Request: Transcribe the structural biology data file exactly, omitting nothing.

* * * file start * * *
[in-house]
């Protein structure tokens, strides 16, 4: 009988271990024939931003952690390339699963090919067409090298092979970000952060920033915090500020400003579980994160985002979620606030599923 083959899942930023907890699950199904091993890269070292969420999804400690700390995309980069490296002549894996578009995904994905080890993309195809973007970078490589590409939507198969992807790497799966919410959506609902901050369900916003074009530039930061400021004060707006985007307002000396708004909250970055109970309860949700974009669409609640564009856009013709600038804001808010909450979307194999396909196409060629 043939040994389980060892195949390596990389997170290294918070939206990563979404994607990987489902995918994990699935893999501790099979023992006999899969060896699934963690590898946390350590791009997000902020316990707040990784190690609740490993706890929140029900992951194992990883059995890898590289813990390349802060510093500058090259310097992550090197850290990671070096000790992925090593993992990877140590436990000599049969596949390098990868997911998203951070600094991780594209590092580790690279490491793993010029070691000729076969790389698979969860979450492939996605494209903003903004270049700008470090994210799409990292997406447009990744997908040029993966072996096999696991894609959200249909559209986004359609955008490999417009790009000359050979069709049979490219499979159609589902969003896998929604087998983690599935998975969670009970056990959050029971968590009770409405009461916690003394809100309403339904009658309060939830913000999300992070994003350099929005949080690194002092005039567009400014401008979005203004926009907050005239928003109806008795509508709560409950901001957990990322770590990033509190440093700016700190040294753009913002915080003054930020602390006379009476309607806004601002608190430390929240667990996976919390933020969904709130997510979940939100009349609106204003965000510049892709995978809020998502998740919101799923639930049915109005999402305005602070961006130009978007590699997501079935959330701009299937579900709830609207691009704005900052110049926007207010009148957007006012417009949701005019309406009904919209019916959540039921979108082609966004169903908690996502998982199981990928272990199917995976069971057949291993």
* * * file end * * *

[in-house]
């Protein structure tokens, strides 16, 4: 009988271990024939931003952690390339699963090919067409090298092979970000952060920033915090500020400003579980994160985002979620606030599923 083959899942930023907890699950199904091993890269070292969420999804400690700390995309980069490296002549894996578009995904994905080890993309195809973007970078490589590409939507198969992807790497799966919410959506609902901050369900916003074009530039930061400021004060707006985007307002000396708004909250970055109970309860949700974009669409609640564009856009013709600038804001808010909450979307194999396909196409060629 043939040994389980060892195949390596990389997170290294918070939206990563979404994607990987489902995918994990699935893999501790099979023992006999899969060896699934963690590898946390350590791009997000902020316990707040990784190690609740490993706890929140029900992951194992990883059995890898590289813990390349802060510093500058090259310097992550090197850290990671070096000790992925090593993992990877140590436990000599049969596949390098990868997911998203951070600094991780594209590092580790690279490491793993010029070691000729076969790389698979969860979450492939996605494209903003903004270049700008470090994210799409990292997406447009990744997908040029993966072996096999696991894609959200249909559209986004359609955008490999417009790009000359050979069709049979490219499979159609589902969003896998929604087998983690599935998975969670009970056990959050029971968590009770409405009461916690003394809100309403339904009658309060939830913000999300992070994003350099929005949080690194002092005039567009400014401008979005203004926009907050005239928003109806008795509508709560409950901001957990990322770590990033509190440093700016700190040294753009913002915080003054930020602390006379009476309607806004601002608190430390929240667990996976919390933020969904709130997510979940939100009349609106204003965000510049892709995978809020998502998740919101799923639930049915109005999402305005602070961006130009978007590699997501079935959330701009299937579900709830609207691009704005900052110049926007207010009148957007006012417009949701005019309406009904919209019916959540039921979108082609966004169903908690996502998982199981990928272990199917995976069971057949291993």